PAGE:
A Belarusian activist living in exile in Ukraine has been found dead. Vitaly Shishov led the Kyiv-based Belarusian House, a non-profit organisation helping Belarusians fleeing persecution. He was reported missing by his partner on Monday after he failed to return from a run. On Tuesday, the 26-year-old was found hanged in a park close to his home in the Ukrainian capital.
Police in Ukraine have launched a murder investigation following the discovery. Officers said inquiries would include the possibility Shishov’s killers had tried to disguise his death as suicide. According to his colleagues, Shishov believed he had been under constant surveillance. The activist fled from Belarus to Kyiv last year after taking part in protests against the Belarusian regime.
TRIAL HOPES TO ALLAY PREGNANCY JAB CONCERNS
A UK trial is underway to study the most effective gap between Covid-19 vaccine doses for pregnant women. The Preg-CoV trial aims to recruit 600 pregnant women, aged between 18 and 44, to receive the jabs. The vaccines’ effectiveness will then be monitored by scientists, along with the child’s development to the age of one.
It is hoped the study will help to reassure expectant mothers about the safety of the jabs. While more than 50,000 pregnant women in England have been vaccinated and no safety issues have been reported, low confidence in the jab remains an issue. Uptake within the group has been slow so far, with less than a third having received at least one dose of the vaccine.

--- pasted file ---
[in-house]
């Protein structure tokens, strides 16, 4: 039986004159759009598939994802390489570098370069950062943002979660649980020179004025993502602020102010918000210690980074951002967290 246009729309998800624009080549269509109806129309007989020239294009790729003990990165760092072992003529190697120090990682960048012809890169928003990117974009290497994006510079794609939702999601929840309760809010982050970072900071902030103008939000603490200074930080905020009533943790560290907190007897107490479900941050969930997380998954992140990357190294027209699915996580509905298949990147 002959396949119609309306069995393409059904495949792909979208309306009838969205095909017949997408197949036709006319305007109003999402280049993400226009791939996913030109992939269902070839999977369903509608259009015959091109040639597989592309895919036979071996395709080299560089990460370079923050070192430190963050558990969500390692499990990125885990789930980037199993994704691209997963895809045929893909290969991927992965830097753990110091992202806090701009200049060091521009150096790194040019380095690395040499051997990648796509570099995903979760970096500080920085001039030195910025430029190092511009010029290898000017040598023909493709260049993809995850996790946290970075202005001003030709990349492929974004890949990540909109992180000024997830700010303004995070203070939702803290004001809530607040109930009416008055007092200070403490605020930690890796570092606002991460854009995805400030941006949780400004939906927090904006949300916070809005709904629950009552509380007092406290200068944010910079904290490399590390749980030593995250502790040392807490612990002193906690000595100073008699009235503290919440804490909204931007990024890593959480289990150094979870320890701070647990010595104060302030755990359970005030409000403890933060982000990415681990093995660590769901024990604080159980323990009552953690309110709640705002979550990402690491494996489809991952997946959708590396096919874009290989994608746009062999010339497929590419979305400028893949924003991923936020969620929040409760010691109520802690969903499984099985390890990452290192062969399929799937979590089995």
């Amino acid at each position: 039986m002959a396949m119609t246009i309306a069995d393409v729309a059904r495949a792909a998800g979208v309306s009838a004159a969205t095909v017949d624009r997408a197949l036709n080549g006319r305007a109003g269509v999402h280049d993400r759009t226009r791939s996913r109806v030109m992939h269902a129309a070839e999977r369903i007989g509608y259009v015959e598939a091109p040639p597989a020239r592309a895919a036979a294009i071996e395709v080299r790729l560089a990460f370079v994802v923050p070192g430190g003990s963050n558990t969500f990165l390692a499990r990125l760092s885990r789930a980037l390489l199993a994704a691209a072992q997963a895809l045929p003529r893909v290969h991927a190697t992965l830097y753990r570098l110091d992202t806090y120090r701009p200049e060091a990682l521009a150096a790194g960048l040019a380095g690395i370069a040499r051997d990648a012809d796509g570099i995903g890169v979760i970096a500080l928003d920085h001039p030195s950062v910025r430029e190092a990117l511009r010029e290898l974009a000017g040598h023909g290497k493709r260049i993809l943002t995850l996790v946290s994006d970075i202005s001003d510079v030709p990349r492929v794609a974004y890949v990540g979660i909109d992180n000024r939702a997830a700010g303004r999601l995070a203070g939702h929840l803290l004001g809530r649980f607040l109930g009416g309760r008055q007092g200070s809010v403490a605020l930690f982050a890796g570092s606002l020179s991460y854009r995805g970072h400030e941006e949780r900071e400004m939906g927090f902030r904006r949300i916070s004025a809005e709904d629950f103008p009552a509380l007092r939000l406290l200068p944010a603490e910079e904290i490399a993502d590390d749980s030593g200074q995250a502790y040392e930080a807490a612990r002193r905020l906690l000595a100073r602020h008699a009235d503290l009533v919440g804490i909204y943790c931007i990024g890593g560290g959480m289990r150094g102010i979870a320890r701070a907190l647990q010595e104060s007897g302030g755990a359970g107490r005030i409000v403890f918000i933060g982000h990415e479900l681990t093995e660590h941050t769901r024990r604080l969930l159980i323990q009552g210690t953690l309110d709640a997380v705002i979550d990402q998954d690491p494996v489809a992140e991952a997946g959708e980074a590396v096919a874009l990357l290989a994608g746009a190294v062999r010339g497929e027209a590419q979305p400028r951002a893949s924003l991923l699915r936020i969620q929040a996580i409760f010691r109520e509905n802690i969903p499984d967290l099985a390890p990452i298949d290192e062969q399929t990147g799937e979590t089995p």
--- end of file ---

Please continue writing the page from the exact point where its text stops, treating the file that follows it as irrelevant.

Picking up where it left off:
MASS TESTING HELD IN WUHAN
The Chinese city where Covid-19 first emerged is to test all 12m of its residents for the virus. Mass testing in Wuhan comes after three cases of the highly transmissible Delta variant were detected in the city on Monday. On Tuesday, officials announced a rapid response to the outbreak, confirming plans to test the city’s entire population and set up 18 quarantine centres for those isolating.
The news has triggered panic buying in Wuhan amid anticipation of a fresh lockdown. The city endured 76 days under strict lockdown measures following the initial emergence of the virus last year. It comes as China battles one of its biggest outbreaks in months, with 300 cases detected across several provinces in 10 days. Officials say the spread is likely to be down to the Delta variant.
A walrus known as Wally has departed his temporary home in the Isles of Scilly after straying miles from its usual habitat between mainland Norway and the North Pole. After spending the summer in Scilly’s St Mary’s harbour – occasionally sinking boats as he clambered on board to find a resting place – Wally has been spotted in the waters off Ireland. Marine experts hope the walrus is trying to head northwards. “He’s an amazing creature but we hope we don’t see him again,” said Lizzi Larbalestier from the British Divers Marine Life Rescue. “The right thing is for him to be home with other walruses.”